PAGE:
- Name: Cape Otway National Park
- Where: Victoria, Australia
- Founded: 2005
- More Information: Parks Victoria
The southern most point of the peninsula the Great Ocean road crosses and the location of the oldest lighthouse on mainland Australia is beautiful Cape Otway:
Here is how the area looks on Google Earth:
The cape is located down a road that travels south about 25 kilometers off the Great Ocean Road. The road is a nice drive through green woodlands before opening up into the coastal shrub land. Along the way my wife and I saw plenty of wildlife, especially birds like these crimson rosellas:
This land traditionally was home to the aboriginal Gadubanud people who used Cape Otway as a regional meeting place. Many artifacts from these Aborigines can be seen on display at the lighthouse station:
Today the Gadubanud land is home to the Cape Otway Lighthouse Station that stands perched over dramatic ocean cliffs that stand watch over the rugged seas of the Bass Strait:
Once the Bass Strait between Tasmania and Victoria was properly explored; large passenger sailboats from England began to sail through the strait instead of around Tasmania to reach Sydney in order to save a week of sailing time. Amazingly the Cape Otway coastline was the first land the passengers of these ships saw during the entire three month journey from England.
The shortcut came at a cost though as many shipwrecks occurred along these rocky cliffs. About 160 ships have wrecked along the dangerous shores of the Bass Strait with the most deadly wreck occurring in 1845 when the passenger ship the Cataraqui wrecked on King Island in the middle of the strait claiming 406 lives. The Cape Otway Lighthouse station was established in 1848 in response to these shipwrecks and continues to operate with this same mission even today.
Cape Otway was more then just a lighthouse, but in fact an entire small community to support lighthouse construction and operations. Less then 50 people lived on Cape Otway which included the families of the lighthouse personnel and the adjacent telegraph station. These families had to endure extreme isolation and had to be extremely self sufficient as they only received supplies once every 6-12 months.
The first structure of this community visitors will see is the old telegraph station:
This building was constructed in 1859 and connected Tasmania to mainland Australia. This connection lasted for only six months when the underwater transmission cable failed. The station was used instead to telegraph back to Melbourne the status of all ships passing through the Bass Strait.
There are plenty of other buildings to check out at the lighthouse station that served as living quarters, storage, and working facilities:
The Cape Otway Lighthouse began construction in 1846 and was completed in 1848. It was designed by Colonial Architect Mortimer Lewis and is 15.6 meters high and can be seen 22 kilometers out to sea. 70 workers and 10 mules were used to construct the lighthouse. Every single stone used to construct the lighthouse was hand carved. Amazingly no cement or mortar was used to construct the lighthouse. All the stones were carved to support each others weight. Pretty incredible when think about how they constructed this structure in the middle of nowhere in the 1840’s.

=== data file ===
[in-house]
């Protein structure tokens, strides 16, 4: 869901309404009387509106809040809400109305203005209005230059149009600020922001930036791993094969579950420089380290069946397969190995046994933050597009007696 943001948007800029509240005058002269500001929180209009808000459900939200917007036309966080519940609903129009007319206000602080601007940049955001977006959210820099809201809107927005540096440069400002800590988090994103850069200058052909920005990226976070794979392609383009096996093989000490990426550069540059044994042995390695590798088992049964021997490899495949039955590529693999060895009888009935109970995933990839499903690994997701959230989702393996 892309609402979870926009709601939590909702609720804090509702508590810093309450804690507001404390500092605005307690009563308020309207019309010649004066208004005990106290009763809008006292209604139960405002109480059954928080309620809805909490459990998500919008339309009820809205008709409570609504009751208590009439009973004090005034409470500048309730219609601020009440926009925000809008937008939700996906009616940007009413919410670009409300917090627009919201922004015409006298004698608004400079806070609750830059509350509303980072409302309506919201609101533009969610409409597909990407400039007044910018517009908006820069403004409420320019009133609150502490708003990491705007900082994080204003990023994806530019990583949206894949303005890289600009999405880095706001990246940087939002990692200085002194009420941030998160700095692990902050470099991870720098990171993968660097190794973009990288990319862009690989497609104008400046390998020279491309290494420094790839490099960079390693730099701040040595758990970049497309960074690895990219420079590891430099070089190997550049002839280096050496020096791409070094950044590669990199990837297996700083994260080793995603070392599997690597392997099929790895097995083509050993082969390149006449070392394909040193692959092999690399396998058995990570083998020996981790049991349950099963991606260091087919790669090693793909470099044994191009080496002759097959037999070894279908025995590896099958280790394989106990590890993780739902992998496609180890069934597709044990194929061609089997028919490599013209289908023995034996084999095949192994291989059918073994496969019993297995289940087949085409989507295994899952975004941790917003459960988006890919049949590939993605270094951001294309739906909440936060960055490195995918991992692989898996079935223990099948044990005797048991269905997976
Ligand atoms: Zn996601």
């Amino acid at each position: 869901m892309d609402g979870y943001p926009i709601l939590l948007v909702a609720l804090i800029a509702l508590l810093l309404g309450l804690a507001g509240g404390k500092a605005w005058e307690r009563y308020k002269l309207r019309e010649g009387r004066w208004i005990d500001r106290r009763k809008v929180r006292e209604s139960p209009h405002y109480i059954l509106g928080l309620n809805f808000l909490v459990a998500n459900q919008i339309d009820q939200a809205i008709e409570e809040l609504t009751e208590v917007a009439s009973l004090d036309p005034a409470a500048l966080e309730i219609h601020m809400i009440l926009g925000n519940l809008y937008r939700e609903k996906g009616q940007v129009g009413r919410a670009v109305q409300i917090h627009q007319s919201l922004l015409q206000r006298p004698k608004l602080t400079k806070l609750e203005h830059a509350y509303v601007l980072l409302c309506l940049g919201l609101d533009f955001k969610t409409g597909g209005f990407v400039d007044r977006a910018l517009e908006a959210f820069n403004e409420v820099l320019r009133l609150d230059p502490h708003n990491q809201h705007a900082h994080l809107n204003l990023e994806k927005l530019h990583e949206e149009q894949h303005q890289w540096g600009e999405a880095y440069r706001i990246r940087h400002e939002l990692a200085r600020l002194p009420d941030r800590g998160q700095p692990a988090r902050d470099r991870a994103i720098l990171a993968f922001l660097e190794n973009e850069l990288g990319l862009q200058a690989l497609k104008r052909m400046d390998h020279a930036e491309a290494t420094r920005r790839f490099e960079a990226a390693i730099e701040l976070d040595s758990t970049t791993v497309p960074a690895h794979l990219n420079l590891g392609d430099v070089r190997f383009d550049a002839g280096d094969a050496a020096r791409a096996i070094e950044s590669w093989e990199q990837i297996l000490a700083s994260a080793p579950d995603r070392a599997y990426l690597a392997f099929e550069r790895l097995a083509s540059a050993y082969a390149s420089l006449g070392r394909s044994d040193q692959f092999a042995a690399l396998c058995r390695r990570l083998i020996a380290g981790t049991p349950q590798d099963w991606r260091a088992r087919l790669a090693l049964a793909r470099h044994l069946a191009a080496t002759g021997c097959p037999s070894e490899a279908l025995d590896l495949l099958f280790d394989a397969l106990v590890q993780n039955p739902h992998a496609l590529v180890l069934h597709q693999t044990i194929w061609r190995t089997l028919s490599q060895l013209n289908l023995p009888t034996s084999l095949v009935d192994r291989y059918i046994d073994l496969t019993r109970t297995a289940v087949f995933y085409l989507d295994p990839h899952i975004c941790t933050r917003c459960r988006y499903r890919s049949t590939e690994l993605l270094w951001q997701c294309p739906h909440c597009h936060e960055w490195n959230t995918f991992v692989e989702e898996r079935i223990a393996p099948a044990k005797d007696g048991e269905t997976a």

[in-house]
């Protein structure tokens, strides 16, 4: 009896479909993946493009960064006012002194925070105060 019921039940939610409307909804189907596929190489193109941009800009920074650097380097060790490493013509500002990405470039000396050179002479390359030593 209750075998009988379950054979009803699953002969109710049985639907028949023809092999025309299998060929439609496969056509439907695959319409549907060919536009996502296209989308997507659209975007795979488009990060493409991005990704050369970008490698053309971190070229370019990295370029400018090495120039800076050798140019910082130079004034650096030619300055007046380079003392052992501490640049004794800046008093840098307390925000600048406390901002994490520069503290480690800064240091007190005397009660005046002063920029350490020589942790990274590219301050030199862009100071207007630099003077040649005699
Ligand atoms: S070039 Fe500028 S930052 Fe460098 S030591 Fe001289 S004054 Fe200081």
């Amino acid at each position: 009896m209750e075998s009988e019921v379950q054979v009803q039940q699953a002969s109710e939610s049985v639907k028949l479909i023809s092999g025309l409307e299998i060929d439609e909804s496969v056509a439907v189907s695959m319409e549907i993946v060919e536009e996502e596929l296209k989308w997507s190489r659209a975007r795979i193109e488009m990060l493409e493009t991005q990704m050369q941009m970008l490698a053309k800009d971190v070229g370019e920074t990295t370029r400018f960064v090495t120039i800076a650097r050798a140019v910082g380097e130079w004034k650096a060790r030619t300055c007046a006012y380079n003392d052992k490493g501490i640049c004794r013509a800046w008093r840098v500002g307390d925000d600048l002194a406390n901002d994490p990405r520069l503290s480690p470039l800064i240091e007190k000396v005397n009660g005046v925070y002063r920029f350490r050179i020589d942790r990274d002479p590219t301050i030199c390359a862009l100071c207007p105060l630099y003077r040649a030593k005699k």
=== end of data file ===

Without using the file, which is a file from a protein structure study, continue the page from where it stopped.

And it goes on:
The light in station was originally lit by 21 polished reflectors and lamps mounted on a frame:
The lamps were lit and kept going using sperm whale oil. Today the lighthouse stil operates but uses electric lamps powered by solar energy, but still serves successfully serves its original purpose of warning ships traveling through Bass Strait of the dangers of the nearby coastline.
After a long, winding walk up the many stairs of the lighthouse, my wife and I were awarded with an amazing view of the 100 meter cliffs that compose the Cape Otway coastline:
We also had great views of the surrounding coastal shrub land that surrounds the lighthouse station community. Only the small shrubs grow around the cliffs because of the salt in the air from the crashing ocean surf below. Just a couple miles inland the vegetation changes dramatically to the thickly forested rolling hills of the Otway Ranges.
My wife and I walked down the lighthouse and walked towards a small hill to the west of the lighthouse. Something my wife and I were quite surprised about while visiting Cape Otway was the amount of flies. The coastal shrub lands is filled with flies compared to the woodlands of the Otway Ranges where we found few bugs that bothered us while walking in the inland forests.
After a short walk up the small hill, all the while battling the flies, we found another piece of Australian history but of a more recent vintage, which is this RAAF radar station:
This station was in service from 1942-1945 and was part of Australia’s coastal defenses to track Japanese submarines. Inside the station are a few pictures and some history about the Australian radar defenses, but without a doubt the best reason to walk up the hill is to get this great view of the beautiful Cape Otway lighthouse:
Cape Otway is truly a beautiful place with significant Australian history attached to it. This makes Cape Otway definitely worth the time it takes to make the short detour off the Great Ocean Road to visit. Just make sure you bring fly net because you will need it.